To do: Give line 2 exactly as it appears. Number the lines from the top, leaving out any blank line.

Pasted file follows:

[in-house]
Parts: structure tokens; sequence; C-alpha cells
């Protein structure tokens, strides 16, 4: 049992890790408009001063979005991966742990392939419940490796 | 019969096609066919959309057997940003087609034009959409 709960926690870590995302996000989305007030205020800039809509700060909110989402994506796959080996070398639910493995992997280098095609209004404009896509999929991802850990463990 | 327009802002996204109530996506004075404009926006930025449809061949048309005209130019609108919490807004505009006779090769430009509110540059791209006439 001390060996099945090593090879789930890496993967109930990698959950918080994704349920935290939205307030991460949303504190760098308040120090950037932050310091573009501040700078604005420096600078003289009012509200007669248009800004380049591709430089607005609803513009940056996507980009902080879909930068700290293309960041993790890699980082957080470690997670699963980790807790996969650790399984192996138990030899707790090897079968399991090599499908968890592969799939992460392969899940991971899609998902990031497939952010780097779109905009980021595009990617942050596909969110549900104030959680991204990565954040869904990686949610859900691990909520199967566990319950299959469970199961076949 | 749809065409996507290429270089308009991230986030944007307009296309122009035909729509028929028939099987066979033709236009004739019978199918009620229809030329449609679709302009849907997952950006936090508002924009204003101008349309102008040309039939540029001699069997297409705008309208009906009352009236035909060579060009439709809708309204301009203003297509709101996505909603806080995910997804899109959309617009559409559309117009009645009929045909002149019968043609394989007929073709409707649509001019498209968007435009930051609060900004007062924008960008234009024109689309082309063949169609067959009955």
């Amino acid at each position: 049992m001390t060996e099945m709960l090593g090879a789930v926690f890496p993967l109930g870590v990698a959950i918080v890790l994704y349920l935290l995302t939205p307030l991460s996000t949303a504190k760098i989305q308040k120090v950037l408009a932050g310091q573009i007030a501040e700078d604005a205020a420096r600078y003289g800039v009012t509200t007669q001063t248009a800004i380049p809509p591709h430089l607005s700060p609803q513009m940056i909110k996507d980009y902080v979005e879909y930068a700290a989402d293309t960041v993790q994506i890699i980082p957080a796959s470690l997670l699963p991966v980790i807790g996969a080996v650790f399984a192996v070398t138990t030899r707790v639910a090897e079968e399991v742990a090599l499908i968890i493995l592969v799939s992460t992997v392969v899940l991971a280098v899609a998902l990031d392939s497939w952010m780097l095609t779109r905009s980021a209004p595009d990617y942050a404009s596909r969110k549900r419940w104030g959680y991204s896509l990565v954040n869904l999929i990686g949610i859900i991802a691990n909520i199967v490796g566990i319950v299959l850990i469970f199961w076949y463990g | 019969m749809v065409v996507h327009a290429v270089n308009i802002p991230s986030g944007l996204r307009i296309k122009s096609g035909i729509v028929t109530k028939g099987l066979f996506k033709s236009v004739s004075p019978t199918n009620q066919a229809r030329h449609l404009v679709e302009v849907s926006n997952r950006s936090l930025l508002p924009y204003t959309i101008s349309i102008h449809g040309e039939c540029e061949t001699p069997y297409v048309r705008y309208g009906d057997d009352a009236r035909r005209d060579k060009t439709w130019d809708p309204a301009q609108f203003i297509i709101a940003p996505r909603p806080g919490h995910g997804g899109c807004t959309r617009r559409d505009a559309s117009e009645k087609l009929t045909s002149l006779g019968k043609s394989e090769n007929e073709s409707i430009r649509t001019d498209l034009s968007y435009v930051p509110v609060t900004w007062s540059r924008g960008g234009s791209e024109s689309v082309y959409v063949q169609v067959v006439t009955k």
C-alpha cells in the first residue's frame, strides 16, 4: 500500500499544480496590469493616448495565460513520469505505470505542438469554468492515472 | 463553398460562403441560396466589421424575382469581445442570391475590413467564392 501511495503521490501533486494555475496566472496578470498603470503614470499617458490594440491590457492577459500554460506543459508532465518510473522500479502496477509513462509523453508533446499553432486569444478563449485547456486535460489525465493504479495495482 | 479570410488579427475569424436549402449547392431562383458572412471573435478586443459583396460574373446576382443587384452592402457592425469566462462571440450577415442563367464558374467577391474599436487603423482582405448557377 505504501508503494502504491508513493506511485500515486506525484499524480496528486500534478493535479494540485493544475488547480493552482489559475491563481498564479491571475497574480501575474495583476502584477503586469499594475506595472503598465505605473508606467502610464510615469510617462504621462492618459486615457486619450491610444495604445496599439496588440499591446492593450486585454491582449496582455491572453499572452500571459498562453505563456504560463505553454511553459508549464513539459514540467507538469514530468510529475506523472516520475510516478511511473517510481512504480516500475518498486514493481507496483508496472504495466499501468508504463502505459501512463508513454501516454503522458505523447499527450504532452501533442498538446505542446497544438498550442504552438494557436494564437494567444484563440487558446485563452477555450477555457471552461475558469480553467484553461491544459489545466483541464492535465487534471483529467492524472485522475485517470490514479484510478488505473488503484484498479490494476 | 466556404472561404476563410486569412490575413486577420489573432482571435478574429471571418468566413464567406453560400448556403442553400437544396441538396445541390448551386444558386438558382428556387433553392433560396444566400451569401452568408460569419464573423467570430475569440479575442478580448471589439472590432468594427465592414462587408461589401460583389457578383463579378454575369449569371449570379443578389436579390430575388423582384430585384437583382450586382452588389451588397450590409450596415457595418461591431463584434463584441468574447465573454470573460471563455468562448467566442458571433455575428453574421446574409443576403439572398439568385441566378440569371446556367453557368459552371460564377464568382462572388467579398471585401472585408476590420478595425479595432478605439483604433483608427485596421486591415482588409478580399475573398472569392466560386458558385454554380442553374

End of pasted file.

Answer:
Parts: structure tokens; sequence; C-alpha cells